« Reply #8 on: November 10, 2013, 09:47:15 PM »
Looks like there's the possibility above few posts of confusing zinc and magnesium (not yours Mat).

In general:

Aluminum and magnesium are light weight

Zinc alloys are heavier enough to be apparent even when holding them

Zinc produces white fumes if overheated.

Zinc is harder than aluminum, and MUCH slower to file. It usually looks dull, until filed, but takes a good shine as soon as it is.

Magnesium burns intensly and dangerously, and cannot be put out with water. To test for it, take a small sliver with a knife and try to burn it. If it burns with an intense white light, it's magnesium. Don't try to cast with it in a backyard furnace.

Example of magnesium casting:

Volkswagen engine block.
I love it when a Plan B comes together!
Steve
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Offline awemawson

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Re: Telling metals apart for casting.
« Reply #9 on: November 11, 2013, 03:54:11 AM »
Tucked away in my 'Round Tuit' area I have not one but TWO alloy analysers. They strike an arc between a carbon point and the sample, and the beastie performs a spectral analysis and works out the percentage of the metals and then prints out a ticket with the results.

One was working fine when I put it in storage, and the other was rather temperamental - just another thing I need to pull out and have a play with. They are very handy as they are 'luggable' ie briefcase sized.

Andrew
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Offline vtsteam

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Re: Telling metals apart for casting.
« Reply #10 on: November 11, 2013, 11:01:18 AM »
What a cool thing to have!
I love it when a Plan B comes together!
Steve
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Offline awemawson

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Re: Telling metals apart for casting.
« Reply #11 on: November 11, 2013, 11:51:23 AM »
They are nice boxes of tricks when working. I seem to remember that the firmware was different between them. They both print out % of metals but one of them had a look up table and translated it into the most likely commercial alloy such as LM5 or LM25 or whatever. Too old for your number series alloys !

Modern one are much more compact and fire an X-ray into the sample and do a similar spectral analysis

I also have (again two !!!) more manual ones - again a spark between the sample and a pointed carbon, but this time you look at the spectrum produced yourself and look for the characteristic lines for the metals that you are interested in. I got quite technical when I had my foundry set up  :lol:

If I get time I'll dig them out and start a thread on them.
Andrew Mawson
East Sussex

Offline S. Heslop

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Re: Telling metals apart for casting.
« Reply #12 on: November 11, 2013, 12:31:35 PM »
They are nice boxes of tricks when working. I seem to remember that the firmware was different between them. They both print out % of metals but one of them had a look up table and translated it into the most likely commercial alloy such as LM5 or LM25 or whatever. Too old for your number series alloys !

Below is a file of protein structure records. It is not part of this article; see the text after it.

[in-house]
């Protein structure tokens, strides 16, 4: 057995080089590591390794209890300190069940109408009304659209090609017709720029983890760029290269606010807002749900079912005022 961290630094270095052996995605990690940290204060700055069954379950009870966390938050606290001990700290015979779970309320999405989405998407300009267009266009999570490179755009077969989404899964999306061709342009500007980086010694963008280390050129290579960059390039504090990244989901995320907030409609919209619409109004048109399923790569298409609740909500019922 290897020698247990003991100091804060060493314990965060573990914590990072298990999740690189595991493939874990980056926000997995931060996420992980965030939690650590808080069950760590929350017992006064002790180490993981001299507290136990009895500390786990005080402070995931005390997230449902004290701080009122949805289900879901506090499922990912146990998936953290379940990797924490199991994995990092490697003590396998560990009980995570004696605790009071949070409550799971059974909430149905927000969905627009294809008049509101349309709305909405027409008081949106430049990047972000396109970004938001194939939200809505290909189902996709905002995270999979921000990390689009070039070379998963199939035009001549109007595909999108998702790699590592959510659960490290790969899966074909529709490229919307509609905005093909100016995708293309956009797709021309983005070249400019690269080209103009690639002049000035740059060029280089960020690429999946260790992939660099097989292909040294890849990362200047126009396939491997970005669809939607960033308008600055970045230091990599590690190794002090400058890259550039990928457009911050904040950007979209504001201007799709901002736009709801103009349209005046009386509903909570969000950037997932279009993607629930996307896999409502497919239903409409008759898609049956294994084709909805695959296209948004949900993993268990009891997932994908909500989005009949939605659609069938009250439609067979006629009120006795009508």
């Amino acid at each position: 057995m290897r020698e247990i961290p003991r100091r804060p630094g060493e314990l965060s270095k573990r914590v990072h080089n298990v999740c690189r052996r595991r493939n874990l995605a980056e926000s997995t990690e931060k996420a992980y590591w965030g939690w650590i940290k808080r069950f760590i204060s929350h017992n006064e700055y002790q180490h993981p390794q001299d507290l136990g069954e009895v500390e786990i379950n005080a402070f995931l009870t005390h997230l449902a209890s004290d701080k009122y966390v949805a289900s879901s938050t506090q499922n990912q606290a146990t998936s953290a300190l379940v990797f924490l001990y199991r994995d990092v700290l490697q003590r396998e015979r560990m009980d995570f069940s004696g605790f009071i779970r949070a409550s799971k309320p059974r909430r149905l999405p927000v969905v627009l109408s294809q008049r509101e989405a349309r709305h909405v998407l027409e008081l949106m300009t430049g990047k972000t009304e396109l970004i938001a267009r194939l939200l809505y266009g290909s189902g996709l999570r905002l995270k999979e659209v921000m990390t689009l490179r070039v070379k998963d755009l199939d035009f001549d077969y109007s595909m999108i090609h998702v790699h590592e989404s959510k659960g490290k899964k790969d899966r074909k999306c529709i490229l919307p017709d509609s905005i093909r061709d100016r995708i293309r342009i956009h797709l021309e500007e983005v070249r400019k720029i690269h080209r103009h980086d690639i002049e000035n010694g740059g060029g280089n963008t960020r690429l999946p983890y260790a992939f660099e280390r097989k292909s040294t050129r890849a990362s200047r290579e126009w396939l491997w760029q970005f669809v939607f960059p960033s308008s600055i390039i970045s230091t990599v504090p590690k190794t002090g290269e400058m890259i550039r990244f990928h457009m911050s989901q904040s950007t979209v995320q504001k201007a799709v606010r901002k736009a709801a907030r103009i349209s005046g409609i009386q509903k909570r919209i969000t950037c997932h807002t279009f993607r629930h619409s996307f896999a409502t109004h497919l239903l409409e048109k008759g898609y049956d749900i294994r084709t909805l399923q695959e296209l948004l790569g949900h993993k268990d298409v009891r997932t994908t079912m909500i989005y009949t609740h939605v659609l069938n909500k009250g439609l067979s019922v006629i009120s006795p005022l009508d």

Modern one are much more compact and fire an X-ray into the sample and do a similar spectral analysis

I also have (again two !!!) more manual ones - again a spark between the sample and a pointed carbon, but this time you look at the spectrum produced yourself and look for the characteristic lines for the metals that you are interested in. I got quite technical when I had my foundry set up  :lol:

If I get time I'll dig them out and start a thread on them.

I'd love to see a thread on them. They sound pretty interesting.

Thanks vsteam and oldgoaly. It does seem like the answer is just more experience. My first casting attempt was a disaster though so I probably won't be trying again for a while. Not until I get at least a moulding bench.

Offline vtsteam

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Re: Telling metals apart for casting.
« Reply #13 on: November 11, 2013, 12:45:52 PM »
Andrew, I once made a spectrometer with a couple razor blades a length of 2" plastic pipe and a piece of DVD.

I've also salvaged carbon rods from dry cell batteries.

you don't suppose..........?


 :zap:
I love it when a Plan B comes together!
Steve
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Offline awemawson

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Re: Telling metals apart for casting.
« Reply #14 on: November 11, 2013, 12:53:03 PM »
Ok Ok I give in  :bang:

I'll dig them out and take some photos and start a new thread -  :hammer:
Andrew Mawson
East Sussex

Offline awemawson

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Re: Telling metals apart for casting.
« Reply #15 on: November 11, 2013, 03:20:50 PM »
Andrew Mawson
East Sussex

Offline oldgoaly

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Re: Telling metals apart for casting.
« Reply #16 on: November 11, 2013, 05:08:22 PM »
Cool stuff Andrew!
Seeing magnesium burn in small quantity isn't a big thing,like a medium sized sparklers, I do it to watch the newbies expressions. Now the St. Louis fire department went to a scrap yard fire, a very small fire under a few trailers of mag they had one hell of a fire. trailers were clearly marked magnesium the TV news coverage was right there to show it all. Being mark magnesium didn't stop them from spraying all kinds of water on it. not much left after they got done. Having a crushed limestone floor makes on easy to put out a fire, it keeps molten metal in it place, so much easier on my knees than concrete! Wish a few of you guys were close we could do some serious sand casting!